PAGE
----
Year: 1994 Source: Archives of Family Medicine, v.3, (August 1994), p.723-727 SIEC No: 19940957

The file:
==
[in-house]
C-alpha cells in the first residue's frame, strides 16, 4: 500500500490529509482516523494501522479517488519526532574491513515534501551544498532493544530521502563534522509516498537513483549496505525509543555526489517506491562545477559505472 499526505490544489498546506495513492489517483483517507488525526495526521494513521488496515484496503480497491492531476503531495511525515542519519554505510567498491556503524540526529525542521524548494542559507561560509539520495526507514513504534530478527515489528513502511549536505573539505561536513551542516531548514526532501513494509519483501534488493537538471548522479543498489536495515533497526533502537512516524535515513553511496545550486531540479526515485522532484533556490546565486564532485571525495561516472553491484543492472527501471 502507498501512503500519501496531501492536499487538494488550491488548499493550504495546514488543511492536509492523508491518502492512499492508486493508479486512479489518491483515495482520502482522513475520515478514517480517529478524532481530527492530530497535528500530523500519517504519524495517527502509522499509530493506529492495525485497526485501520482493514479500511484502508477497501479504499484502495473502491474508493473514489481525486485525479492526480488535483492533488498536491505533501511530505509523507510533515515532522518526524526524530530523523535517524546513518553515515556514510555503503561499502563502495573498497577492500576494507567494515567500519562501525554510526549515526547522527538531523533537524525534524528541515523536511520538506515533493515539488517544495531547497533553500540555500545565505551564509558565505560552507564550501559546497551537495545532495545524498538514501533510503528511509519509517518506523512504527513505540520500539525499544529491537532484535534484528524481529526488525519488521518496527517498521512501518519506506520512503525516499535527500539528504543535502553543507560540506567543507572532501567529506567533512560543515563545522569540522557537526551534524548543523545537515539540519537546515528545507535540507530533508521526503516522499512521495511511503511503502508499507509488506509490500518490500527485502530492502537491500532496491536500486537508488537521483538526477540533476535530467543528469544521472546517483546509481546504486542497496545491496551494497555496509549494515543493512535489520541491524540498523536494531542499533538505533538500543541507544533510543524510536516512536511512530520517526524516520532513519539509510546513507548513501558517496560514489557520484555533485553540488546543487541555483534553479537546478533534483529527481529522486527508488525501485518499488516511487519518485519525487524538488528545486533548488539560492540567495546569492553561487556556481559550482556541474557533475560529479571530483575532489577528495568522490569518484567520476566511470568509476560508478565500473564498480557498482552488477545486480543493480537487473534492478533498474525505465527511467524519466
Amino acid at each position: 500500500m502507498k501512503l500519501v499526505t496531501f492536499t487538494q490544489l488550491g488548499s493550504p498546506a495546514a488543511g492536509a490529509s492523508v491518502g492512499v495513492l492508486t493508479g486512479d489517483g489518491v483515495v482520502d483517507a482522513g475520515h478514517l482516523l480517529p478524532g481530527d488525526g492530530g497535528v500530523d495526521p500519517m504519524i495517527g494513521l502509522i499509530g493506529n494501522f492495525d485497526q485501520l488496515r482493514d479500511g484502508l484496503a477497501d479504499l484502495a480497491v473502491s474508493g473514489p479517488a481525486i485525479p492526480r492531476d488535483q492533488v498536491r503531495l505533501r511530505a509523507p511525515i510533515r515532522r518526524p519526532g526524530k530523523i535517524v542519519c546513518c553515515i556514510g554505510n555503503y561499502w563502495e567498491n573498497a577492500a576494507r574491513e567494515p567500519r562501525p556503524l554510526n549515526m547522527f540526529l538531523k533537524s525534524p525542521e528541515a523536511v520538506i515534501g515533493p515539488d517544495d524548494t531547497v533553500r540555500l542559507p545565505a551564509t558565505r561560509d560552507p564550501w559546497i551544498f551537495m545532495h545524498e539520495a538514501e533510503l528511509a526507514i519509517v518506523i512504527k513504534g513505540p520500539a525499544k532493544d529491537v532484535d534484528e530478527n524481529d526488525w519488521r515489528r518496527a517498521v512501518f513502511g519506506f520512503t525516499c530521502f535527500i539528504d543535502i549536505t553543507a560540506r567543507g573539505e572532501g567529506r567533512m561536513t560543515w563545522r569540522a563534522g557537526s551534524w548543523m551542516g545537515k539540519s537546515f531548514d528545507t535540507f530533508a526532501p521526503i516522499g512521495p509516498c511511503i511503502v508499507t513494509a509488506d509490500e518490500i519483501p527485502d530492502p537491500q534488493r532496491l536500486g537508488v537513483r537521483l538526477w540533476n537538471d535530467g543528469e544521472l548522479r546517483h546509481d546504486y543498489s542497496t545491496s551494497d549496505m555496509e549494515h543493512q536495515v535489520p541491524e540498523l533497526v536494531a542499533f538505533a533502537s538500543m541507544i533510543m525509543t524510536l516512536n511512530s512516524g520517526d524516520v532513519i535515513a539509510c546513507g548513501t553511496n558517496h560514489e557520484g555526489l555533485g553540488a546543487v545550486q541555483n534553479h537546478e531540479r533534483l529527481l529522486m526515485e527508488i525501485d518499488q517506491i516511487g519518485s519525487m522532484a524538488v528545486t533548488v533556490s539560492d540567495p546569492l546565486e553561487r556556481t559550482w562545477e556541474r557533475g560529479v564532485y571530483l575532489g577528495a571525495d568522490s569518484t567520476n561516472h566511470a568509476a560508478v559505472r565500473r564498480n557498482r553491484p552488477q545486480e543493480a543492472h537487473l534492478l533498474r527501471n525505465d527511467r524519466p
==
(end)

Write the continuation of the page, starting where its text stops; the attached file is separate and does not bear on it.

This article suggests that rather than assisting in their suicide, physicians should address the needs that prompt patients to request it. In addition to relieving the physical causes of suffering, they can help patients to establish realistic hopes. The argument that these opportunities constitute compelling responsibilities is rooted in the medical traditions of beneficence, virtue, & sharing of power. 2 case histories are used as illustration. (43 refs.)